Back to Basics – Employment Contracts!

You’re a small employer and have a few employees but they don’t have contracts, this is OK, isn’t it?

Technically not! An employee with over a month’s service is entitled to a written statement of main terms within 2 months of commencing work, this is the law.

In reality though, there will be a contract between you and the employee in a verbal form; at some point you will have discussed the available position, offered it to the individual who in turn accepted and this would have been evidenced when that person attended for work.

As a small employer you need to consider which type of contract will suit your business best, issuing the wrong type may create more legally binding obligations on you than you wish and as such make managing your employees less efficient and more time consuming.

There are various types of contract available to use, some of these being:

  • Permanent (full or part time)
  • Temporary
  • Fixed term
  • Zero hours
  • (There are variations on these such as term time only, job sharing & annualised hours)
  • Employee Shareholder
  • Apprenticeship Agreement – if in the correct prescribed form under s.32 (Apprentices, Skills, Children and Learning Act 2009) this will amount to a contract of service and allow for management of the apprentice as an employee. Note: Incorrect wording of this Apprenticeship Agreement will render it to be a traditional contract of apprenticeship and afford extra protection to the apprentice.
    Casual Agreement

There has been lots of publicity about zero hour contracts and they are topical with the current election, however what they mean essentially is that there is no obligation for an employer to provide work to an individual but there will be an obligation for that individual to accept and perform the work. The individual may be a worker or an employee dependent on how the contract is written.

A casual agreement is based on ‘no mutuality of obligation’ so the worker (who has less employment rights than an employee) has no obligation to accept any work which you may offer and neither do you have any obligation to offer work. This may be most useful for use within the catering industry or for employers with seasonal peaks and troughs.

There is no legal definition for zero hours or casual agreements.

There are certain elements which you may choose to make contractual in addition to those prescribed in law to help you manage the employee in a way to suit your business requirements. As an employer you will benefit from identifying the rules in the employment relationship, make clear what you expect from your employee and what is unacceptable and the consequences that are attached to such behaviours and actions, this goes towards identifying how you as an employer, have acted reasonably when managing employees.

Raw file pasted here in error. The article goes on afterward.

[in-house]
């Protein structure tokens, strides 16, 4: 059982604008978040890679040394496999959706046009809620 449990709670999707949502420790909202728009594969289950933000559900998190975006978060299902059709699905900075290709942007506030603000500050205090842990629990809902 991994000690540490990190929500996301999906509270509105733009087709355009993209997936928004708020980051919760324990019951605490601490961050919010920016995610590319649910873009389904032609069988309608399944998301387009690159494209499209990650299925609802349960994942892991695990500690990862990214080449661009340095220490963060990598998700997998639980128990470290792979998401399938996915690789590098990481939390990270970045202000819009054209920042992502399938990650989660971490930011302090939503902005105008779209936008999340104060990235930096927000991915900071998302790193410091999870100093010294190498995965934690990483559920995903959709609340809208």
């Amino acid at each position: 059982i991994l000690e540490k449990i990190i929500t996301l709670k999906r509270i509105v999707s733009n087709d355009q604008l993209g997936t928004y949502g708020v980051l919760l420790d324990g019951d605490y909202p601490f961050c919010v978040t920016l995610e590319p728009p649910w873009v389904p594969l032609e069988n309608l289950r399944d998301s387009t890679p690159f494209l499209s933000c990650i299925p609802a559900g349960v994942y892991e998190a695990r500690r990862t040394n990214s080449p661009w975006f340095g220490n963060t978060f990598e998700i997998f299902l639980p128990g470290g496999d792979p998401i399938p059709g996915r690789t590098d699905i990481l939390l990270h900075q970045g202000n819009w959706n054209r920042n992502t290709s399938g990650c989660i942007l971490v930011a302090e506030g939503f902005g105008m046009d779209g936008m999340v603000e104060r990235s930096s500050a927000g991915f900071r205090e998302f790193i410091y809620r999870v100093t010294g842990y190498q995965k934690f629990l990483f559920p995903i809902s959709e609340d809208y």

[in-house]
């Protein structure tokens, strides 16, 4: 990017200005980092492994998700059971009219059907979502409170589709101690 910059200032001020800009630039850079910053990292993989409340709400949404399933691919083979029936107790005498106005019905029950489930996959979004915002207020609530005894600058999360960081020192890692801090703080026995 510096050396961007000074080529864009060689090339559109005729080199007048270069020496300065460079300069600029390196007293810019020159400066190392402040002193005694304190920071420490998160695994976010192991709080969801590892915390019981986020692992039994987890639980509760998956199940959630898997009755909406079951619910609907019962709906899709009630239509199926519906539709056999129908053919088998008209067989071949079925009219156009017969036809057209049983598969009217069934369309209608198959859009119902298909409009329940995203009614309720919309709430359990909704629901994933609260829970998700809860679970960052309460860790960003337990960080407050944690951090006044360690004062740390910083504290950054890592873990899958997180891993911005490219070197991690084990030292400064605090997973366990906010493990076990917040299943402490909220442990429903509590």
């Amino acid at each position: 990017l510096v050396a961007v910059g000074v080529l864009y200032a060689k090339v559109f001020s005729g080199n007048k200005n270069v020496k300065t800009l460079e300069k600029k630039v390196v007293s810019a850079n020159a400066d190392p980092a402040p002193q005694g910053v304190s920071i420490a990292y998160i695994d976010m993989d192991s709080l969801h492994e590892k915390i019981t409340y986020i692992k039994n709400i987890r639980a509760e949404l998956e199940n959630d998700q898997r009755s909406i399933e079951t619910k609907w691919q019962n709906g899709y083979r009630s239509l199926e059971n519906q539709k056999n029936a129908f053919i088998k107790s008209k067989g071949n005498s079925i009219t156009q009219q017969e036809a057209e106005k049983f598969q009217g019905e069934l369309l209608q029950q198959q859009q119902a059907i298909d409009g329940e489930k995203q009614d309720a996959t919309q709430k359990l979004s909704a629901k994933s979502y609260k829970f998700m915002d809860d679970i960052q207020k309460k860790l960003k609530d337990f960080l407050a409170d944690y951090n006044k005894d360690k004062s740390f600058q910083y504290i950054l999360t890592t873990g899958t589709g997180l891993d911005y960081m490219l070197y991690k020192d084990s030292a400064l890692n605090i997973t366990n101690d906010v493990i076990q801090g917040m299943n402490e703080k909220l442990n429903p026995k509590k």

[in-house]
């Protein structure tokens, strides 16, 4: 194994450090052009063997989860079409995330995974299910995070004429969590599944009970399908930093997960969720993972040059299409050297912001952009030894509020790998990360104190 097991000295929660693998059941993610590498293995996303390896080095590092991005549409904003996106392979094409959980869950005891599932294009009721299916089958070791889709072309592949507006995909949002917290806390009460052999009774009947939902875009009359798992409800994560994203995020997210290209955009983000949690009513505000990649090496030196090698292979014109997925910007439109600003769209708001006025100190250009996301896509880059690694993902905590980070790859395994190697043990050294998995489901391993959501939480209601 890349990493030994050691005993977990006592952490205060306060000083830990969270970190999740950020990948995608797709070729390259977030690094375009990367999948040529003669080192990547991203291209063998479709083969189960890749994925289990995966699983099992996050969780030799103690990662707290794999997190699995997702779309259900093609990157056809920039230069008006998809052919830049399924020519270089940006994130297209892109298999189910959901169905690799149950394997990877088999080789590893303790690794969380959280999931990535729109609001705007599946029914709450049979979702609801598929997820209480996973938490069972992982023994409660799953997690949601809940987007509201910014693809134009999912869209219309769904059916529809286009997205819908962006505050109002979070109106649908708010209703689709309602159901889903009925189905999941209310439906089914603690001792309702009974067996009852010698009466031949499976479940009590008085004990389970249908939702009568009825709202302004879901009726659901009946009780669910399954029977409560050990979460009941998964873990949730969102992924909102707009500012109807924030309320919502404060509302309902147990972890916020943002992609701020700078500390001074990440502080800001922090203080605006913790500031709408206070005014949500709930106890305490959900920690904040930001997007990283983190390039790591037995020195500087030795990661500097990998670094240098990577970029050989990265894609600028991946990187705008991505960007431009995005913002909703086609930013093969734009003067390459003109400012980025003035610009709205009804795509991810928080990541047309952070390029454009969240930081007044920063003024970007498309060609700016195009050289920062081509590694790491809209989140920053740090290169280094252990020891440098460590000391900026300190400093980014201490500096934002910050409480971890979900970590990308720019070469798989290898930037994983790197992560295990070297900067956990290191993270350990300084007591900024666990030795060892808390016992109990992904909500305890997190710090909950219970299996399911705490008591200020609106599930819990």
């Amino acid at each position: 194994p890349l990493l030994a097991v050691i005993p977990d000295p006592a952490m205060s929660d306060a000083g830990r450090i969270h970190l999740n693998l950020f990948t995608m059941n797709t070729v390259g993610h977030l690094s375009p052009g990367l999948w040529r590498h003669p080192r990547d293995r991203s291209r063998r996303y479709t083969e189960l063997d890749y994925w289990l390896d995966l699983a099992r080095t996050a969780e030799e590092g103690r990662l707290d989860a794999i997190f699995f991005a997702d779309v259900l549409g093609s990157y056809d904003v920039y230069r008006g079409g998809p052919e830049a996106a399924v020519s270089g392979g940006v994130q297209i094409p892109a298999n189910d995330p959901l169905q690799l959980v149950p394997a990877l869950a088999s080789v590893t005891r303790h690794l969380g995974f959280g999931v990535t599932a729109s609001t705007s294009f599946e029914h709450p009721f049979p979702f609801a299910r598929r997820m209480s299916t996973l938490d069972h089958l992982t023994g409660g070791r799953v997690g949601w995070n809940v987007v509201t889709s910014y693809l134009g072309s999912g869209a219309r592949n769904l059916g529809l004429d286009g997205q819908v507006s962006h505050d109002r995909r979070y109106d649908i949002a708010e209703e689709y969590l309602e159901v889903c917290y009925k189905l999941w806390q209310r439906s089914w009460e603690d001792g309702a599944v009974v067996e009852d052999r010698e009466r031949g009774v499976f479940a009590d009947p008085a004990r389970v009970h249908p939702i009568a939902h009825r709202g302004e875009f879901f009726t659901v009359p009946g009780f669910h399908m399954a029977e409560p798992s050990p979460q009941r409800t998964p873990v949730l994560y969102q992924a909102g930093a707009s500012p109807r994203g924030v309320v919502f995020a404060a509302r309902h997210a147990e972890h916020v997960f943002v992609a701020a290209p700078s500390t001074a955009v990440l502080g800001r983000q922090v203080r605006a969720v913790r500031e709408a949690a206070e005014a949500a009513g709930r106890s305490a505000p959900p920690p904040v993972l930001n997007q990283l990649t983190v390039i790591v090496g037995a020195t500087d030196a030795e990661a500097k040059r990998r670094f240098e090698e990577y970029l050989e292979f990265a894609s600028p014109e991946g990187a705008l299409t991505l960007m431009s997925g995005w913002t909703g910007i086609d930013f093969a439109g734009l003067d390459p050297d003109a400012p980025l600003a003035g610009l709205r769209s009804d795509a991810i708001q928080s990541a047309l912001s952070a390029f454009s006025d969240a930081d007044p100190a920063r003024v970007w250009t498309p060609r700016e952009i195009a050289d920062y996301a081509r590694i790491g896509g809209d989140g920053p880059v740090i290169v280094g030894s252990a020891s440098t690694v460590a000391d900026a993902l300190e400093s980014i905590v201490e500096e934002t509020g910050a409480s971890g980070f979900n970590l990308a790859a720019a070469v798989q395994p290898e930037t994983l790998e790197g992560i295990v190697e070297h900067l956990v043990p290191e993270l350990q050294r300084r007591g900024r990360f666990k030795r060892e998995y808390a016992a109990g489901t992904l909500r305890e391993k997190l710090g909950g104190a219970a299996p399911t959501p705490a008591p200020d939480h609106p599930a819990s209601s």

Even though you can issue a contract which may have clauses to suit your business such as requiring the employee to work additional hours and to work at different locations, you still have an obligation to act reasonably when enforcing such clauses.

Consideration is also required around your disciplinary, grievance and appeal procedure, do you wish to make this contractual or not, by not having this as a contractual agreement it allows for easier management of the employee and generally serves to save you time as an employer.

So what does the legislation state should be in a statement?

  • Names of the employee & employer
  • Job title or brief description of the work
  • Any collective agreements
  • The requirement to work abroad for more than one month
  • The period which the job is meant to last
  • The date employment commenced
  • The date of any continuous employment
  • The scale, rate and method of calculating remuneration
  • The place of wok
  • The pay intervals
  • Hours of work
  • Holiday entitlement
  • Sickness and incapacity details
  • Pension scheme details
  • Notice entitlement
  • A note specifying the discipline, grievance and appeal procedure

The employment contract will be the foundation of the relationship between you and your employee, if there is a dispute it will come back to what is in the contract, not having one in writing does not mean you avoid your obligations as an employer, quite the opposite.

Any claim to an employment tribunal will always identify what the content of the contract was, what was agreed and in the absence of this, then what has happened in practice. In the absence of a contract and employee can make an application to the employment tribunal who can determine what the terms of a contract (written particulars) are likely to be from surrounding facts and if the claim is on the back of another such as unfair dismissal the tribunal have the power to award of 2 or 4 weeks’ pay (there is a statutory maximum) to the employee.

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